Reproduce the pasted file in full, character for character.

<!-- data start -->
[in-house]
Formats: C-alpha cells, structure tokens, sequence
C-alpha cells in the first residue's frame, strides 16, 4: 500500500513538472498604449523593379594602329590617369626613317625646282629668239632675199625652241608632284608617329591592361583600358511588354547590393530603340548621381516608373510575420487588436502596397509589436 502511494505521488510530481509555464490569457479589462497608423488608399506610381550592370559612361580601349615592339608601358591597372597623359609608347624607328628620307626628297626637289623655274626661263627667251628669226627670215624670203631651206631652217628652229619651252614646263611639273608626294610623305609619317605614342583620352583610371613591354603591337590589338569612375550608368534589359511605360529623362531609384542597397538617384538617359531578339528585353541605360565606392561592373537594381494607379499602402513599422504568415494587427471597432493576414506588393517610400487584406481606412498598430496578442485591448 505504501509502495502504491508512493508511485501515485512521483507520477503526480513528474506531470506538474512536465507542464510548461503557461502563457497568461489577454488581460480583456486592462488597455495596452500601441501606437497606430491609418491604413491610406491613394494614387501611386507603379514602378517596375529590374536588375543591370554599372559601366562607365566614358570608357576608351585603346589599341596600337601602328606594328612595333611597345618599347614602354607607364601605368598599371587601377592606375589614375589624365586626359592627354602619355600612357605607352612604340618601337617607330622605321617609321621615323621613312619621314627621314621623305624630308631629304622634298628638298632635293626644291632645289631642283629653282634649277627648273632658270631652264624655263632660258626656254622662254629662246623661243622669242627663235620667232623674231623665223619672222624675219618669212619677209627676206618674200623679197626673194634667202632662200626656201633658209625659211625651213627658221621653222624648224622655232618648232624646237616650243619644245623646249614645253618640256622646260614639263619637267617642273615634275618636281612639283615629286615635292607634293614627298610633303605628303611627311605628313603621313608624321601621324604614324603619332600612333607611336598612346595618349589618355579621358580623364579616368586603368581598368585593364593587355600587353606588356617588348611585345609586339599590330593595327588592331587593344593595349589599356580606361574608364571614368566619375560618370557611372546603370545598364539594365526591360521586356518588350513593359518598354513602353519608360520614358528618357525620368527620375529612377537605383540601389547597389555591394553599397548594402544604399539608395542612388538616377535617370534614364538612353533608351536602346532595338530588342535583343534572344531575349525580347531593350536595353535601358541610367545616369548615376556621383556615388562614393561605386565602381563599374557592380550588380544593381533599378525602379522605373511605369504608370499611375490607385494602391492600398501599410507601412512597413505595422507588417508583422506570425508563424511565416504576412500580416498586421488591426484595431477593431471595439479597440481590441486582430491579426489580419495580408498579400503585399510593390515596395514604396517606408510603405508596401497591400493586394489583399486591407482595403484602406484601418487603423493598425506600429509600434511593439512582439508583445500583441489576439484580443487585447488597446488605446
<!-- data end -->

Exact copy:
[in-house]
Formats: C-alpha cells, structure tokens, sequence
C-alpha cells in the first residue's frame, strides 16, 4: 500500500513538472498604449523593379594602329590617369626613317625646282629668239632675199625652241608632284608617329591592361583600358511588354547590393530603340548621381516608373510575420487588436502596397509589436 502511494505521488510530481509555464490569457479589462497608423488608399506610381550592370559612361580601349615592339608601358591597372597623359609608347624607328628620307626628297626637289623655274626661263627667251628669226627670215624670203631651206631652217628652229619651252614646263611639273608626294610623305609619317605614342583620352583610371613591354603591337590589338569612375550608368534589359511605360529623362531609384542597397538617384538617359531578339528585353541605360565606392561592373537594381494607379499602402513599422504568415494587427471597432493576414506588393517610400487584406481606412498598430496578442485591448 505504501509502495502504491508512493508511485501515485512521483507520477503526480513528474506531470506538474512536465507542464510548461503557461502563457497568461489577454488581460480583456486592462488597455495596452500601441501606437497606430491609418491604413491610406491613394494614387501611386507603379514602378517596375529590374536588375543591370554599372559601366562607365566614358570608357576608351585603346589599341596600337601602328606594328612595333611597345618599347614602354607607364601605368598599371587601377592606375589614375589624365586626359592627354602619355600612357605607352612604340618601337617607330622605321617609321621615323621613312619621314627621314621623305624630308631629304622634298628638298632635293626644291632645289631642283629653282634649277627648273632658270631652264624655263632660258626656254622662254629662246623661243622669242627663235620667232623674231623665223619672222624675219618669212619677209627676206618674200623679197626673194634667202632662200626656201633658209625659211625651213627658221621653222624648224622655232618648232624646237616650243619644245623646249614645253618640256622646260614639263619637267617642273615634275618636281612639283615629286615635292607634293614627298610633303605628303611627311605628313603621313608624321601621324604614324603619332600612333607611336598612346595618349589618355579621358580623364579616368586603368581598368585593364593587355600587353606588356617588348611585345609586339599590330593595327588592331587593344593595349589599356580606361574608364571614368566619375560618370557611372546603370545598364539594365526591360521586356518588350513593359518598354513602353519608360520614358528618357525620368527620375529612377537605383540601389547597389555591394553599397548594402544604399539608395542612388538616377535617370534614364538612353533608351536602346532595338530588342535583343534572344531575349525580347531593350536595353535601358541610367545616369548615376556621383556615388562614393561605386565602381563599374557592380550588380544593381533599378525602379522605373511605369504608370499611375490607385494602391492600398501599410507601412512597413505595422507588417508583422506570425508563424511565416504576412500580416498586421488591426484595431477593431471595439479597440481590441486582430491579426489580419495580408498579400503585399510593390515596395514604396517606408510603405508596401497591400493586394489583399486591407482595403484602406484601418487603423493598425506600429509600434511593439512582439508583445500583441489576439484580443487585447488597446488605446